I had one of those great days at school today. It was the kind of day when at one point, things click into place.
Yesterday, we practiced a controlled speaking activity, namely making a complaint at the hotel. Students had rehearsed the dialogue in pairs when I asked some people to perform it in front of the class. To add a little bit of challenge, I asked two random students – not the ones that had practiced the dialogue together. Although this group is normally exceptionally articulate, I had to conclude that in this case, they were not as fluent as they should be. After this feedback, one of the students asked if the reason why they were not so fluent might be that they didn’t get enough language drill in class. I reminded him that they had studied the functional language beforehand and had plenty of practice. Unfortunately, at this point, the lesson was almost over so I didn’t have time to further elaborate on this.
Today, I felt a strong urge to come back to his question. Despite my concerns that I might end up on thin ice, I explained that research into SLA suggests that people learn languages best when they learn them implicitly, i.e. unconsciously. I explained the difference between explicit and implicit and gave them a few examples. I told them that language drills would probably fall into the explicit instruction category. I added that I had nothing against drills and that that they can be useful. However, I expressed my belief that as for the speaking activity we had done, drilling would not be the ultimate solution. At the same time, I admitted to myself that I should probably include more opportunities for my students to practice this type of spoken interaction.
Coincidentally, we have an exchange student from Brazil who attends some of the English lessons with this group. We normally speak English in class but today, we had a short conversation in Czech. To my (and my students’) utter amazement, she understood everything I said and responded promptly and fluently. I didn’t even have to slow down or repeat myself. This is absolutely amazing because she has only been exposed to Czech for eight months!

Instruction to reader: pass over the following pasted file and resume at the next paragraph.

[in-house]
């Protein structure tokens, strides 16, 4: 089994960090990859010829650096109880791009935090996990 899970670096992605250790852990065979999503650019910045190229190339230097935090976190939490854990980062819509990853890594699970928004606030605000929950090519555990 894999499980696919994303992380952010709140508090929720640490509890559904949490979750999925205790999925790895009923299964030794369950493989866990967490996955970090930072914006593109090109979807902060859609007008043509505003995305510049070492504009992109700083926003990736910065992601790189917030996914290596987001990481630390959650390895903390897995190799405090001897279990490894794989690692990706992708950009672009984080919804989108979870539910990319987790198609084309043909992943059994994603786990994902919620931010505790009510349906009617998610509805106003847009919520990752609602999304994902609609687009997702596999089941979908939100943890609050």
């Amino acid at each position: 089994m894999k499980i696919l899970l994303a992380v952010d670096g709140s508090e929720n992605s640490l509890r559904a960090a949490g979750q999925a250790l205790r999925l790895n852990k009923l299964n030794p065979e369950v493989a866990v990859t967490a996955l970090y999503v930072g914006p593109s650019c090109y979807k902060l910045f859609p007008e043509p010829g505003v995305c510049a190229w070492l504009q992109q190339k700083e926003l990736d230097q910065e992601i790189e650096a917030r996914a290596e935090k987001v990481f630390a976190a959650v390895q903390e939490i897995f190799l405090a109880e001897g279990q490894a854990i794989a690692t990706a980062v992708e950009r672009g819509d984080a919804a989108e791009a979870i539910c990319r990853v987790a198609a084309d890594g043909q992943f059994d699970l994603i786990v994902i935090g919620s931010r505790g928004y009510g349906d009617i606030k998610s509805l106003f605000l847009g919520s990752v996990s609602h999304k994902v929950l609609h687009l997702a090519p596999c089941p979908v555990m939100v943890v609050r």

I obviously asked her how she thought she had managed to learn the language so quickly. She told us that she had done so by lots of practice. She added that she felt that everything I had said about implicit learning is right. Then she explained what she meant; her host ‘mother’ doesn’t speak a word of English or Portuguese, so they can only communicate in Czech at home. The girl is by no means an average L2 learner; she is highly motivated and judging by how fluent she is in English, has a high aptitude for learning languages. By the way, I once tried to teach some Czech to a well-educated Australian and he could probably attest to the fact that Czech is a terribly difficult language to learn, particularly through deliberate study. The thing is that once you try to understand the grammar, you immediately lose patience. It’s simply too much to grasp.
To be completely honest, I was a little worried yesterday because I thought that maybe the rest of the class shared the student’s concerns about the lack of drill. So I obviously felt relieved today, especially when I saw many students nodding in agreement while I talked about SLA research and even more so when the exchange student chipped in and shared her experience. Also, for a fleeting moment, I felt eternally grateful to Geoff Jordan and his indomitable perseverance to keep us teachers informed. But I also felt deeply grateful to the student who said he lacked drill because he gave me a rare opportunity to justify my teaching principles in front of the whole class.